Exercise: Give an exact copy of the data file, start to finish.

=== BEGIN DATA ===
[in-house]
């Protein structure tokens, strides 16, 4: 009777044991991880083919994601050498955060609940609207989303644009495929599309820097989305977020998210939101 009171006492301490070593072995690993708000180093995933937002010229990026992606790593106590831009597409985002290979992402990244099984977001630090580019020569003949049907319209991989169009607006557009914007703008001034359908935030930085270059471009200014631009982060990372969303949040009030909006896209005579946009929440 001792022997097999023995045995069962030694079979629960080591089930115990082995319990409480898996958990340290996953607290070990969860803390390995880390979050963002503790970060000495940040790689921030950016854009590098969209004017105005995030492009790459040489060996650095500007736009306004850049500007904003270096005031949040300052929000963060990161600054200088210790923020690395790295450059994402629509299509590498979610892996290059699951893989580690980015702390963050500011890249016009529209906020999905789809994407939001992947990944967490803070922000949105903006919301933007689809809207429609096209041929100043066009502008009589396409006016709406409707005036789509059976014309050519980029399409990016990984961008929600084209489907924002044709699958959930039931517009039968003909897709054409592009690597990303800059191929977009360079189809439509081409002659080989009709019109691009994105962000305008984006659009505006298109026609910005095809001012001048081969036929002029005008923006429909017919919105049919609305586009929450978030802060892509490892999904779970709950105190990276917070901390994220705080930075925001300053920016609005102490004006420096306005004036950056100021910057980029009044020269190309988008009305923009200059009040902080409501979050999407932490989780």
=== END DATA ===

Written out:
[in-house]
């Protein structure tokens, strides 16, 4: 009777044991991880083919994601050498955060609940609207989303644009495929599309820097989305977020998210939101 009171006492301490070593072995690993708000180093995933937002010229990026992606790593106590831009597409985002290979992402990244099984977001630090580019020569003949049907319209991989169009607006557009914007703008001034359908935030930085270059471009200014631009982060990372969303949040009030909006896209005579946009929440 001792022997097999023995045995069962030694079979629960080591089930115990082995319990409480898996958990340290996953607290070990969860803390390995880390979050963002503790970060000495940040790689921030950016854009590098969209004017105005995030492009790459040489060996650095500007736009306004850049500007904003270096005031949040300052929000963060990161600054200088210790923020690395790295450059994402629509299509590498979610892996290059699951893989580690980015702390963050500011890249016009529209906020999905789809994407939001992947990944967490803070922000949105903006919301933007689809809207429609096209041929100043066009502008009589396409006016709406409707005036789509059976014309050519980029399409990016990984961008929600084209489907924002044709699958959930039931517009039968003909897709054409592009690597990303800059191929977009360079189809439509081409002659080989009709019109691009994105962000305008984006659009505006298109026609910005095809001012001048081969036929002029005008923006429909017919919105049919609305586009929450978030802060892509490892999904779970709950105190990276917070901390994220705080930075925001300053920016609005102490004006420096306005004036950056100021910057980029009044020269190309988008009305923009200059009040902080409501979050999407932490989780």